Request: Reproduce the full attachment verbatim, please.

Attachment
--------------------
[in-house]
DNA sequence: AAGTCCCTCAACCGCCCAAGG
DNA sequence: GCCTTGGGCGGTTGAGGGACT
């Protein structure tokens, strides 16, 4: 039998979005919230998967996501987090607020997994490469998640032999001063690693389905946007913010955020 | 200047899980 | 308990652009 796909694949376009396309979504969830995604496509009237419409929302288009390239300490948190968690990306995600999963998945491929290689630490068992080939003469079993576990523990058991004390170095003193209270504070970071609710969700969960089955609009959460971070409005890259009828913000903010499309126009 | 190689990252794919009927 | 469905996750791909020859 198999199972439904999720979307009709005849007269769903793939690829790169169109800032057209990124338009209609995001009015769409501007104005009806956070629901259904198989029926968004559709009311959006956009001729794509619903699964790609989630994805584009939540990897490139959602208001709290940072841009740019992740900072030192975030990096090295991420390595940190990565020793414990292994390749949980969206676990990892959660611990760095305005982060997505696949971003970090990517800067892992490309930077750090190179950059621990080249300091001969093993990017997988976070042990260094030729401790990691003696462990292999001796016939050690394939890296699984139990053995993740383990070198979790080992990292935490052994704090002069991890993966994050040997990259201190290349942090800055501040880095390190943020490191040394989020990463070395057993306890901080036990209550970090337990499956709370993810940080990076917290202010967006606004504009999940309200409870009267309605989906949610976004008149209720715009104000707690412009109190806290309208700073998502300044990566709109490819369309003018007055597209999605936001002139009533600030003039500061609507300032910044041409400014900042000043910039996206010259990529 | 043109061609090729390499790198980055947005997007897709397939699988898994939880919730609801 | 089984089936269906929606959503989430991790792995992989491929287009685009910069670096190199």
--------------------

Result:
[in-house]
DNA sequence: AAGTCCCTCAACCGCCCAAGG
DNA sequence: GCCTTGGGCGGTTGAGGGACT
């Protein structure tokens, strides 16, 4: 039998979005919230998967996501987090607020997994490469998640032999001063690693389905946007913010955020 | 200047899980 | 308990652009 796909694949376009396309979504969830995604496509009237419409929302288009390239300490948190968690990306995600999963998945491929290689630490068992080939003469079993576990523990058991004390170095003193209270504070970071609710969700969960089955609009959460971070409005890259009828913000903010499309126009 | 190689990252794919009927 | 469905996750791909020859 198999199972439904999720979307009709005849007269769903793939690829790169169109800032057209990124338009209609995001009015769409501007104005009806956070629901259904198989029926968004559709009311959006956009001729794509619903699964790609989630994805584009939540990897490139959602208001709290940072841009740019992740900072030192975030990096090295991420390595940190990565020793414990292994390749949980969206676990990892959660611990760095305005982060997505696949971003970090990517800067892992490309930077750090190179950059621990080249300091001969093993990017997988976070042990260094030729401790990691003696462990292999001796016939050690394939890296699984139990053995993740383990070198979790080992990292935490052994704090002069991890993966994050040997990259201190290349942090800055501040880095390190943020490191040394989020990463070395057993306890901080036990209550970090337990499956709370993810940080990076917290202010967006606004504009999940309200409870009267309605989906949610976004008149209720715009104000707690412009109190806290309208700073998502300044990566709109490819369309003018007055597209999605936001002139009533600030003039500061609507300032910044041409400014900042000043910039996206010259990529 | 043109061609090729390499790198980055947005997007897709397939699988898994939880919730609801 | 089984089936269906929606959503989430991790792995992989491929287009685009910069670096190199």